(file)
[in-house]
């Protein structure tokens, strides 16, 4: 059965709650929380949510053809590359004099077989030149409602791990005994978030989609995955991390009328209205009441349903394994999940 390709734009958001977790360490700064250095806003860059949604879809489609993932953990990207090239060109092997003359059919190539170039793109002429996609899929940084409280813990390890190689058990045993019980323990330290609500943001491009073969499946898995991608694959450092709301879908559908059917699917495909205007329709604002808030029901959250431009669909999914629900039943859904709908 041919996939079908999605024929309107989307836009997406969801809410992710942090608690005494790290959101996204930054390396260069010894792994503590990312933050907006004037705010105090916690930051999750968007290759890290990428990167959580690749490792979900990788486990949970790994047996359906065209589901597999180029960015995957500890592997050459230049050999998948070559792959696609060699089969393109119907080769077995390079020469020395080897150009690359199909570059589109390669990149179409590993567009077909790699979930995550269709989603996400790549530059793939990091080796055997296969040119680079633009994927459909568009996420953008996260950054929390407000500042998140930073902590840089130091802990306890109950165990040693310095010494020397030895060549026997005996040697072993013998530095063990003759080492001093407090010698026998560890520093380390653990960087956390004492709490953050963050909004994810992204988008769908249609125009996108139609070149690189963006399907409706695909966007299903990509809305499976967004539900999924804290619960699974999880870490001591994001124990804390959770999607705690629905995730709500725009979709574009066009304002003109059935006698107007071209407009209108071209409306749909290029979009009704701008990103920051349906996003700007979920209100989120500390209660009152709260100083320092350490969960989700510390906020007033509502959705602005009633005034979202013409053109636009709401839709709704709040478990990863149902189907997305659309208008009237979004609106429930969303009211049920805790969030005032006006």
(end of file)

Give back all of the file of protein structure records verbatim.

[in-house]
């Protein structure tokens, strides 16, 4: 059965709650929380949510053809590359004099077989030149409602791990005994978030989609995955991390009328209205009441349903394994999940 390709734009958001977790360490700064250095806003860059949604879809489609993932953990990207090239060109092997003359059919190539170039793109002429996609899929940084409280813990390890190689058990045993019980323990330290609500943001491009073969499946898995991608694959450092709301879908559908059917699917495909205007329709604002808030029901959250431009669909999914629900039943859904709908 041919996939079908999605024929309107989307836009997406969801809410992710942090608690005494790290959101996204930054390396260069010894792994503590990312933050907006004037705010105090916690930051999750968007290759890290990428990167959580690749490792979900990788486990949970790994047996359906065209589901597999180029960015995957500890592997050459230049050999998948070559792959696609060699089969393109119907080769077995390079020469020395080897150009690359199909570059589109390669990149179409590993567009077909790699979930995550269709989603996400790549530059793939990091080796055997296969040119680079633009994927459909568009996420953008996260950054929390407000500042998140930073902590840089130091802990306890109950165990040693310095010494020397030895060549026997005996040697072993013998530095063990003759080492001093407090010698026998560890520093380390653990960087956390004492709490953050963050909004994810992204988008769908249609125009996108139609070149690189963006399907409706695909966007299903990509809305499976967004539900999924804290619960699974999880870490001591994001124990804390959770999607705690629905995730709500725009979709574009066009304002003109059935006698107007071209407009209108071209409306749909290029979009009704701008990103920051349906996003700007979920209100989120500390209660009152709260100083320092350490969960989700510390906020007033509502959705602005009633005034979202013409053109636009709401839709709704709040478990990863149902189907997305659309208008009237979004609106429930969303009211049920805790969030005032006006």